Jury delivers guilty verdict in cocaine trial
A Lewisburg man was found guilty as charged at the end of a two-day jury trial last week, in spite of a vigorous defense by LaShawn Williams of Memphis, assisted by Rhonda Hooks of Mt. Pleasant.
William Lance Walker, 31, was charged in a five-count indictment with possession of powder cocaine and crack cocaine with intent to sell and deliver, and possession of drug paraphernalia.
Agents of the 17th Judicial District Drug Task Force obtained a warrant and searched Walker's home at 1913 Sugar Maple Drive on Dec. 5, 2008. The lawmen found 6.7 grams of powder cocaine, concealed inside a teddy bear, and 3.8 grams of crack cocaine, packaged for resale in 36 "corner bags," according to testimony at the trial. They also found a set of digital scales and "baggies" frequently used to package drugs.
"He claimed ownership of the cocaine," testified Agent Tim Miller, assistant director of the 17th JDDTF, describing a conversation he and Director Tim Lane had with Walker during the bust. Miller also said that Walker told him for the last 31 days he had been buying about 2.25 ounces of cocaine a week in Nashville and bringing it to Lewisburg to sell.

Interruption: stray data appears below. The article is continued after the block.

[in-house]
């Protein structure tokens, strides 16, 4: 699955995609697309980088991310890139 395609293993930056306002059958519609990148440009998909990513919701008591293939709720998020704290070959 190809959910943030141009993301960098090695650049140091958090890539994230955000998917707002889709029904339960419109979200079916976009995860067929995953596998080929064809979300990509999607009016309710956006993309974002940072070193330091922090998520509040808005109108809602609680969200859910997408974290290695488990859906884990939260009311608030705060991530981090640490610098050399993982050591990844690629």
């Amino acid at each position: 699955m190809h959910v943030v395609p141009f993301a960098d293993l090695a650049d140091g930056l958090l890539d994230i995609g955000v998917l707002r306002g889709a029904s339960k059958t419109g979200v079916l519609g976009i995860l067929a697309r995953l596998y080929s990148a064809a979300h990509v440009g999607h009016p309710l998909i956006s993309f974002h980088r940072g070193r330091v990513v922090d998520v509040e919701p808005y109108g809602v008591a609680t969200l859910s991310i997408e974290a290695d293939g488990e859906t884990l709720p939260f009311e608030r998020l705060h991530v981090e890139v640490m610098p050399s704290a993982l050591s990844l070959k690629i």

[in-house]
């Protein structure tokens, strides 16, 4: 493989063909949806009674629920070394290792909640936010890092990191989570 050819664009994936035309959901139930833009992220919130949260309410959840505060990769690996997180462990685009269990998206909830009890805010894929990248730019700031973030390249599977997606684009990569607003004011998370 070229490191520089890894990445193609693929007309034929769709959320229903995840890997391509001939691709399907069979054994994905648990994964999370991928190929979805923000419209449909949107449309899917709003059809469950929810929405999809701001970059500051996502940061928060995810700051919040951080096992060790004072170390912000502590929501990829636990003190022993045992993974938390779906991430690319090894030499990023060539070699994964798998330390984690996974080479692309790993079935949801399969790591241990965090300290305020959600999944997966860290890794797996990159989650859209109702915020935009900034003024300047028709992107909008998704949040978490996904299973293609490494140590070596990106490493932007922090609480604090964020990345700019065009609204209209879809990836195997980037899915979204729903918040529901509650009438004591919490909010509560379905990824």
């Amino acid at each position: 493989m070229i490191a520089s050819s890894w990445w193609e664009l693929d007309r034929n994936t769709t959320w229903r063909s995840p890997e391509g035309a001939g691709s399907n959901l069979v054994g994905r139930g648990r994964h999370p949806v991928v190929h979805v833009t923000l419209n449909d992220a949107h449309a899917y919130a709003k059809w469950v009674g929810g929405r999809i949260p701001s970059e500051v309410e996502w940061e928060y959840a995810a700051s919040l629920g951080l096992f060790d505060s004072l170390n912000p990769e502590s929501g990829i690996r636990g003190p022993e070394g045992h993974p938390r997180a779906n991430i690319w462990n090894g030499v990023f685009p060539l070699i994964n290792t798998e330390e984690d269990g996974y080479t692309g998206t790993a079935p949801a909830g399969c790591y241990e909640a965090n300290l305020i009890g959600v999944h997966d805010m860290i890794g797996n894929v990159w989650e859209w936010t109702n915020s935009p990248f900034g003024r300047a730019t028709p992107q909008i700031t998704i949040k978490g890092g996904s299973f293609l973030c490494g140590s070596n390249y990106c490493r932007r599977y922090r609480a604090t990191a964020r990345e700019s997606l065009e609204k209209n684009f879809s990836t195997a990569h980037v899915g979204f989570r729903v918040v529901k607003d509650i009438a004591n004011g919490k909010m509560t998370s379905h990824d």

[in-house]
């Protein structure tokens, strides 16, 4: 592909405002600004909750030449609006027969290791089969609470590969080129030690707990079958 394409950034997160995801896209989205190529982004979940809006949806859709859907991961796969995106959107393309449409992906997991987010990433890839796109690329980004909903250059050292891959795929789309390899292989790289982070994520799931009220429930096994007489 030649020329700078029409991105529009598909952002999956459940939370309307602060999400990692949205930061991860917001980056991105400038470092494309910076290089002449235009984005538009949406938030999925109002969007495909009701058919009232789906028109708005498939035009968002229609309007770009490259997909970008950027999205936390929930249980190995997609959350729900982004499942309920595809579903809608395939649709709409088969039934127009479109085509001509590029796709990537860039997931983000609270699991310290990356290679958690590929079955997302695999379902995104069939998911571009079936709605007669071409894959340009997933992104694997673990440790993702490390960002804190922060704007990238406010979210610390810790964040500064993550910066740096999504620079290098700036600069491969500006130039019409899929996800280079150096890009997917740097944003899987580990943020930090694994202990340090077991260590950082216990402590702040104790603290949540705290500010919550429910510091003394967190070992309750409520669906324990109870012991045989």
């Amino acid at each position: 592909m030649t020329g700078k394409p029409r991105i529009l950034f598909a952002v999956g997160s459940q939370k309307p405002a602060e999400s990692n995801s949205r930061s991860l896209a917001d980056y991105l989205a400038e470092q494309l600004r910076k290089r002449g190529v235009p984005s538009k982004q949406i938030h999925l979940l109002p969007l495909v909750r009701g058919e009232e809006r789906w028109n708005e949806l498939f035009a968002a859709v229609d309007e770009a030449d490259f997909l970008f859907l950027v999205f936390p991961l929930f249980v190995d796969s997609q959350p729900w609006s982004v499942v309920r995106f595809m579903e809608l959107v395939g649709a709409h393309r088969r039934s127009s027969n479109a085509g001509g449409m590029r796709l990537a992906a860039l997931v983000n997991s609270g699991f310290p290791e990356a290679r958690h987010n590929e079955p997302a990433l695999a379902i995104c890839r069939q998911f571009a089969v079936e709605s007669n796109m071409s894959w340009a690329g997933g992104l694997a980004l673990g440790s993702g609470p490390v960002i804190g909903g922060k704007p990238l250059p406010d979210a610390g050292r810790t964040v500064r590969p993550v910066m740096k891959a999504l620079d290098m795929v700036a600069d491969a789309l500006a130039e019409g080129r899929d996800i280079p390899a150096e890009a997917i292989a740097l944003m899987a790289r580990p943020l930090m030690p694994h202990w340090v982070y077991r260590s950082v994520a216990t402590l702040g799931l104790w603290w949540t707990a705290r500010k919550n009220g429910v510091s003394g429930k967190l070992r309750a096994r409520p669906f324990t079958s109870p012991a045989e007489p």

Williams and Hooks tried to discredit the account of Walker's words, as given in Lane's report, but Lane asserted, "The facts are the facts and the evidence is the evidence."
"It's gift wrapped with a bow," Lane continued. "We have the evidence and we have the confession."
Williams closed for the defense, telling jury members they had heard no proof that Walker lived at the house, or that he knew the drugs were there. She took agents to task for not checking the scales or the baggies for fingerprints, and for not recording Walker's confession.
"There's no proof that he said those things," Williams exclaimed. "Did he say anything? There's no evidence he handled the drugs or the teddy bear."
"If you find him not guilty, you're letting a drug dealer go," said Assistant District Attorney Eddie Barnard, as he gave the prosecution's final argument. "This man over here is a dope dealer. They're all the same to me. They need to be prosecuted and they need to be convicted."
The jury agreed with the prosecution, though some of them might have wondered what the justification was for the search warrant. What they were not allowed to know, because of the presumption that a defendant is innocent until proven guilty, was that a confidential informant had made three buys of cocaine from Walker at different locations in Marshall County in the month before the bust, and a final buy at the Sugar Maple Drive house just 72 hours before the warrant was signed. Further, jury members, looking at Walker in his crisp white shirt and striped silk tie, could not know that he was an inmate of the Tennessee Department of Corrections. He got a 16-year sentence in 2002 for aggravated robbery and possession of cocaine for resale, and had been released on parole 31 days before the incident that led to this trial. In other words, Walker returned to drug dealing after he got out of prison.
He will be sentenced by Circuit Court Judge Robert Crigler next month.